Photo IDs Are Roadblocks to Voting
Minnesotans don’t want to have to present a photo voter ID in order to exercise their right to vote. This was the message delivered yesterday at a state Senate hearing about a proposed constitutional amendment to put photo voter ID on the 2012 ballot. Senators heard it loud and clear and delayed action on the proposal. Characterized as a standing-room-only hearing, Senators heard five hours of testimony from a long line of citizens mostly against voter ID before deciding to delay action. Last year, a voter ID bill passed the Minnesota Congress but was vetoed by the governor. The proposal for a constitutional amendment was an attempt to run around the legislative process.
This action and a recent voting rights victory in Nebraska, when proposed legislative bill 239 was pulled from the legislative agenda, show growing public opposition to making voting more difficult.
Voter ID requirements create real hurdles for real Americans, blocking the path for voting. Minnesota Public Radio captured one story:
Ilo Madden, a retired minister from St. Louis Park, said she doesn’t want her right to vote jeopardized. Madden told lawmakers that obtaining an ID is already difficult for many senior citizens.
“Today, I live on my own in an apartment. But tomorrow I could be living in a nursing home. We never know,” Madden said. “If I was in a nursing home, I’d have to go through the whole process of getting an ID once again. I didn’t think I could do it physically.”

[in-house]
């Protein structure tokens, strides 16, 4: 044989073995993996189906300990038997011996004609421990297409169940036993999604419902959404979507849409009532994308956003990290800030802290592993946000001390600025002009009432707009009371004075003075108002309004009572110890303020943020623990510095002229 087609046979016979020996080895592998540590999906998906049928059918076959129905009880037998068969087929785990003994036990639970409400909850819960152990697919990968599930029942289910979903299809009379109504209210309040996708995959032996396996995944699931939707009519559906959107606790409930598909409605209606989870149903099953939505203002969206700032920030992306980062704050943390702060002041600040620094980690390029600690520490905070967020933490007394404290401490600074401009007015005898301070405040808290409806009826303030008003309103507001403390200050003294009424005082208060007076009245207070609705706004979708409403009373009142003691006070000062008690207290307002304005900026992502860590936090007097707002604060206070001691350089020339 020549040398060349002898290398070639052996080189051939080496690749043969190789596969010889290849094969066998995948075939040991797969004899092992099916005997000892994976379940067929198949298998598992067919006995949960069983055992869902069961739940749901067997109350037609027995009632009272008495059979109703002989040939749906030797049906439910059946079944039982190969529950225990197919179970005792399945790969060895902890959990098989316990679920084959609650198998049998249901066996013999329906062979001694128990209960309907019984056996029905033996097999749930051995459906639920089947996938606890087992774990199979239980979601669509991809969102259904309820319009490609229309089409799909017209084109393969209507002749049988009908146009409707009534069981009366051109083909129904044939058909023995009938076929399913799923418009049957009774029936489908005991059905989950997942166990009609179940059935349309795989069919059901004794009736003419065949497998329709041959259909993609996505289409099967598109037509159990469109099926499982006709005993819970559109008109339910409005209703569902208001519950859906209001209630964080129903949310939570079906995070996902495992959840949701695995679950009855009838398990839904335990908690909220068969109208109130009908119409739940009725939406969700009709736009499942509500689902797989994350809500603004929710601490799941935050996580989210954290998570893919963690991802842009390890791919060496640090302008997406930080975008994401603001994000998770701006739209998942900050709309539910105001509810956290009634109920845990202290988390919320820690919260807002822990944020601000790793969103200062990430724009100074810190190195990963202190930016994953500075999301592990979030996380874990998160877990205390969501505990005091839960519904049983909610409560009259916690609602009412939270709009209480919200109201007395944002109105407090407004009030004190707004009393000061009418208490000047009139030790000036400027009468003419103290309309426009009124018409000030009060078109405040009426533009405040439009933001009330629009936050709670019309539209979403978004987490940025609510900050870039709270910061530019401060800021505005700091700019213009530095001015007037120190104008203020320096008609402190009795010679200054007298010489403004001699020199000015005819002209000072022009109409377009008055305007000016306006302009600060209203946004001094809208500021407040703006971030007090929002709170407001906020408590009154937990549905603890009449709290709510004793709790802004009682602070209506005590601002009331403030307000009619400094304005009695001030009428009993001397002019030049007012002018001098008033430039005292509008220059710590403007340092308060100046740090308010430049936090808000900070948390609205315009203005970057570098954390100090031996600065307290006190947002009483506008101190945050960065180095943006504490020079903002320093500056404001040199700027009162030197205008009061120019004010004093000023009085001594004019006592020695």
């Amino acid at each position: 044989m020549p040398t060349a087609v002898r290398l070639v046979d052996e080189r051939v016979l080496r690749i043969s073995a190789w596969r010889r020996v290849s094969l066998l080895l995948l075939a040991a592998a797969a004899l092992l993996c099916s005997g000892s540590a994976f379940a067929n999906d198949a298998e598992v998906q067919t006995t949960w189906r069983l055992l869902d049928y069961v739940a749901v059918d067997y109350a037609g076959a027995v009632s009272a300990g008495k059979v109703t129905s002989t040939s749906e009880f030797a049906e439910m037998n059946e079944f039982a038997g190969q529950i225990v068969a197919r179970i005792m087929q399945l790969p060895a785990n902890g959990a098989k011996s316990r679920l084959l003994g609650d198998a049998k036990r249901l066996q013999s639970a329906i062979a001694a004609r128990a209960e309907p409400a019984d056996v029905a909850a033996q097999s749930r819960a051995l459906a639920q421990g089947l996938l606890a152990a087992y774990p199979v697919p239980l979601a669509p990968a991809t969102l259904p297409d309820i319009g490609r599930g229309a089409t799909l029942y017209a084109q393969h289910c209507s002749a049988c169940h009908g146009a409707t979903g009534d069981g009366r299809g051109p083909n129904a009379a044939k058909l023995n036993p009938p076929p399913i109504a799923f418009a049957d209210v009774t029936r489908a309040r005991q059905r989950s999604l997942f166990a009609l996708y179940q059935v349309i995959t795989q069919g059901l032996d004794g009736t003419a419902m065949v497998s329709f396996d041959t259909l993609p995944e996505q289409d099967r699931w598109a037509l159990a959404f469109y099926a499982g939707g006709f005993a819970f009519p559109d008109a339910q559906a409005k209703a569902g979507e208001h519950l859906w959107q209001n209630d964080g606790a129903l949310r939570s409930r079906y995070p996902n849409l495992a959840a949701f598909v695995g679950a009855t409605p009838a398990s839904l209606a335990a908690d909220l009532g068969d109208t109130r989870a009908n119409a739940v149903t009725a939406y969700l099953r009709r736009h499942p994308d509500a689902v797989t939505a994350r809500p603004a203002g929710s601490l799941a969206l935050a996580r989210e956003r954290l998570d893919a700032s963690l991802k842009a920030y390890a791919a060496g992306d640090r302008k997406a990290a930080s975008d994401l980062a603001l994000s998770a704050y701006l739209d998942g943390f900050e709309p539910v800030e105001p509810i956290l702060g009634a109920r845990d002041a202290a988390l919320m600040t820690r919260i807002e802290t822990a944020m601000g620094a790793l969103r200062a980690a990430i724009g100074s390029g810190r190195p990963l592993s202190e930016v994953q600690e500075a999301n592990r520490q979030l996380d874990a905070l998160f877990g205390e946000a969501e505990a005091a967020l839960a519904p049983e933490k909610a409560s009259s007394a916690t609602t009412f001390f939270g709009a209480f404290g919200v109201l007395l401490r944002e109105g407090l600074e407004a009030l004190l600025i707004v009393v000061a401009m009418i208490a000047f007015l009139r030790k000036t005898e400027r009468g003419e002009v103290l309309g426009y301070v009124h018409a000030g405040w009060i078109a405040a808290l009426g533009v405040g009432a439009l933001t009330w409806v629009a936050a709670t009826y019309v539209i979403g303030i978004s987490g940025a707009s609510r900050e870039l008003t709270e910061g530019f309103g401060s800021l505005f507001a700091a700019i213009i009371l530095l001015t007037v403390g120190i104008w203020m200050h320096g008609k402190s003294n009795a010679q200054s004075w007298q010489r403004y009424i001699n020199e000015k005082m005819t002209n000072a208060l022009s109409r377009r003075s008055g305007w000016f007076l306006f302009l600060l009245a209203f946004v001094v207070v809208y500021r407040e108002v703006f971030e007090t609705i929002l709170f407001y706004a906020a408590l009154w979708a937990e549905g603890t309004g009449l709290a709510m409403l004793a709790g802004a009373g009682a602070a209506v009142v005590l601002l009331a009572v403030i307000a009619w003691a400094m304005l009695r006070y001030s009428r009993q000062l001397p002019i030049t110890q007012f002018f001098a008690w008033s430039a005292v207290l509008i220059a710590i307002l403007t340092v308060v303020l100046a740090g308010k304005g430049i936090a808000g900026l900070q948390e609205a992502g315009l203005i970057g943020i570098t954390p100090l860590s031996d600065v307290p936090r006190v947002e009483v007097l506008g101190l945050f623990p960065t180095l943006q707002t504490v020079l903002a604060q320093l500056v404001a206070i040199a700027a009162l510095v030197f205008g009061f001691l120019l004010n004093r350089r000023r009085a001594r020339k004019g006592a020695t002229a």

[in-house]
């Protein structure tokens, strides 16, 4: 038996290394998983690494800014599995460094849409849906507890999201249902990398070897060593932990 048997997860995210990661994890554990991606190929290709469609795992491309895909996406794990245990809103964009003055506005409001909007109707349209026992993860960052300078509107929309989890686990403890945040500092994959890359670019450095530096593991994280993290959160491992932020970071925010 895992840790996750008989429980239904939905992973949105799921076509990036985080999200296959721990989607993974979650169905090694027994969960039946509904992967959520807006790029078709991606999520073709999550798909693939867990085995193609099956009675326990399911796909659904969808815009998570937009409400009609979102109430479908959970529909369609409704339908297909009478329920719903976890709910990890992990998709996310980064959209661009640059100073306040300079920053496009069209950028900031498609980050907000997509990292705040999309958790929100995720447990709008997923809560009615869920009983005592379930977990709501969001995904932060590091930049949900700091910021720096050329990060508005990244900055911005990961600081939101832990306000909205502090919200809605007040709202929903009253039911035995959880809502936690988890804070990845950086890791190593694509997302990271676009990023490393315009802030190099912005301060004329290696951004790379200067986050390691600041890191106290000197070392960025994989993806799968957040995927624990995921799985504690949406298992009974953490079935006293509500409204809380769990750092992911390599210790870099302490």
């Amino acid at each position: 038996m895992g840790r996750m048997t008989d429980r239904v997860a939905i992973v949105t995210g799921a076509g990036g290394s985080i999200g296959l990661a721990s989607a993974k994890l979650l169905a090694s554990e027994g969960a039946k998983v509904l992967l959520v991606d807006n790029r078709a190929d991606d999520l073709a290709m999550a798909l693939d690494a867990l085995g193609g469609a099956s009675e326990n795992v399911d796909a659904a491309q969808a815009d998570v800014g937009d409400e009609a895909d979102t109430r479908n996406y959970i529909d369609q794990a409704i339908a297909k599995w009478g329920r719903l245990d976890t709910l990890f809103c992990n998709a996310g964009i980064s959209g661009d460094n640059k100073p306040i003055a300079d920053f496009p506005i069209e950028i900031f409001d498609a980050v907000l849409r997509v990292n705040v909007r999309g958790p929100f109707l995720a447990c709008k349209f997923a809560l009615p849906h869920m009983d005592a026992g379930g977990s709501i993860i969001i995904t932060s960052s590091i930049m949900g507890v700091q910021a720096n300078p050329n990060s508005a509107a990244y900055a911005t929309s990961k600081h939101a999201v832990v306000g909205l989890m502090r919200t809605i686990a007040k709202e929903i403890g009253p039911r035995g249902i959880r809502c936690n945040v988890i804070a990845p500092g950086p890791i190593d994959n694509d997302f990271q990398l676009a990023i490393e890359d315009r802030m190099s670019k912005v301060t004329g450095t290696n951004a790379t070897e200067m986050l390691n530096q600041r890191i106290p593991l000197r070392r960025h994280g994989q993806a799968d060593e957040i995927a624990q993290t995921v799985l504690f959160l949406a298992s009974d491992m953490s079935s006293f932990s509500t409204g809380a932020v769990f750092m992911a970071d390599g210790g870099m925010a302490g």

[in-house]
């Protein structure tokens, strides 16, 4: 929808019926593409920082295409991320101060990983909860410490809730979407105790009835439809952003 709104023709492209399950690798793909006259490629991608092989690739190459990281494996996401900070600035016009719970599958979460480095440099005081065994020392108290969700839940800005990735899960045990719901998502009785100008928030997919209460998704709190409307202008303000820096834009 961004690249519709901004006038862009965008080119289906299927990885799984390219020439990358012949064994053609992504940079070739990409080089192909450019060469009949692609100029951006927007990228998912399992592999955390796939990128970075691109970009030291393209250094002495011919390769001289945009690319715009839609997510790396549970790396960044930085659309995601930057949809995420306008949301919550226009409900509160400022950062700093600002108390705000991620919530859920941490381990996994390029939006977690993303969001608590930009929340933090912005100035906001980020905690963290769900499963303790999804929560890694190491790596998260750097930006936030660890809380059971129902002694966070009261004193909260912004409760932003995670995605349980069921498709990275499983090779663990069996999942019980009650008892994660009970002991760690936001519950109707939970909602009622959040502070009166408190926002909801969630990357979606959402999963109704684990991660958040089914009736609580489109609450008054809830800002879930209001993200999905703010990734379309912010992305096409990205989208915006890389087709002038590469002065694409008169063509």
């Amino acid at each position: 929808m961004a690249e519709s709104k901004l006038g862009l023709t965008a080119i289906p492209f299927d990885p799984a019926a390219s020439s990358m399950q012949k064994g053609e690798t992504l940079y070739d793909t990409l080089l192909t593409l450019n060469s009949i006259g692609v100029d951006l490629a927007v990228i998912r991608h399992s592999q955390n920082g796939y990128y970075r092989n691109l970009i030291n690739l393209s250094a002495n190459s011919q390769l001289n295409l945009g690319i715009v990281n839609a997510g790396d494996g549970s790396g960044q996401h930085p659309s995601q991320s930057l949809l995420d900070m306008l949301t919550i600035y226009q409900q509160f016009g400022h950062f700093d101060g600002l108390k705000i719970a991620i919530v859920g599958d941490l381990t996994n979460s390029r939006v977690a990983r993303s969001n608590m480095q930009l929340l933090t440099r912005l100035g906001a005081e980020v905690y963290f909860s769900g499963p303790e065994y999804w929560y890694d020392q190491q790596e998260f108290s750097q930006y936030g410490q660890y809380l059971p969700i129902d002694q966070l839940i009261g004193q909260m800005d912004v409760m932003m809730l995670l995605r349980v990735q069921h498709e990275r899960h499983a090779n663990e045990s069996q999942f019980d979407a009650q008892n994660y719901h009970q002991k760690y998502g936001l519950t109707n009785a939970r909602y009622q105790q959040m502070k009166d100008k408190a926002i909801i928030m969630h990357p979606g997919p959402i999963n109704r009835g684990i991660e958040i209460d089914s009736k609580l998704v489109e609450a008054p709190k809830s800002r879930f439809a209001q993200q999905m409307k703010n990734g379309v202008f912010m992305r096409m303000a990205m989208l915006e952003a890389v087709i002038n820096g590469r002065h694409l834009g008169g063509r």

In addition, the Minnesota Secretary of State issued a report that over 215,000 Minnesotans lack current photo IDs and, as such, would be blocked from voting. Another 500,000 Minnesotans who register at the polls on Election Day could no longer do so. That’s nearly 9.5% of the state population.
Proponents of photo voter ID say it’s needed to prevent “voter fraud,” but voter ID laws only prevent voter impersonation, a crime no one has ever been convicted of in Minnesota. So what is this really about? Voter ID is designed to make it harder for certain citizens to vote: low-income, persons of color, youth, and senior citizens. These are the very groups who most need to have a voice and a vote.
Here is a breakdown of the 215,000 Minnesotans who don’t have current photo ID:
- 18 percent of elderly citizens do not have government-issued photo ID.
- 15 percent of people earning less than $35,000 a year do not have photo ID.
- 18 percent of citizens aged 18–24 do not have a government issued photo ID with their current name and address.
- 10 percent of voters with disabilities do not have a photo ID.
- 25 percent of voting-age African-American citizens do not have a current, government issued photo ID.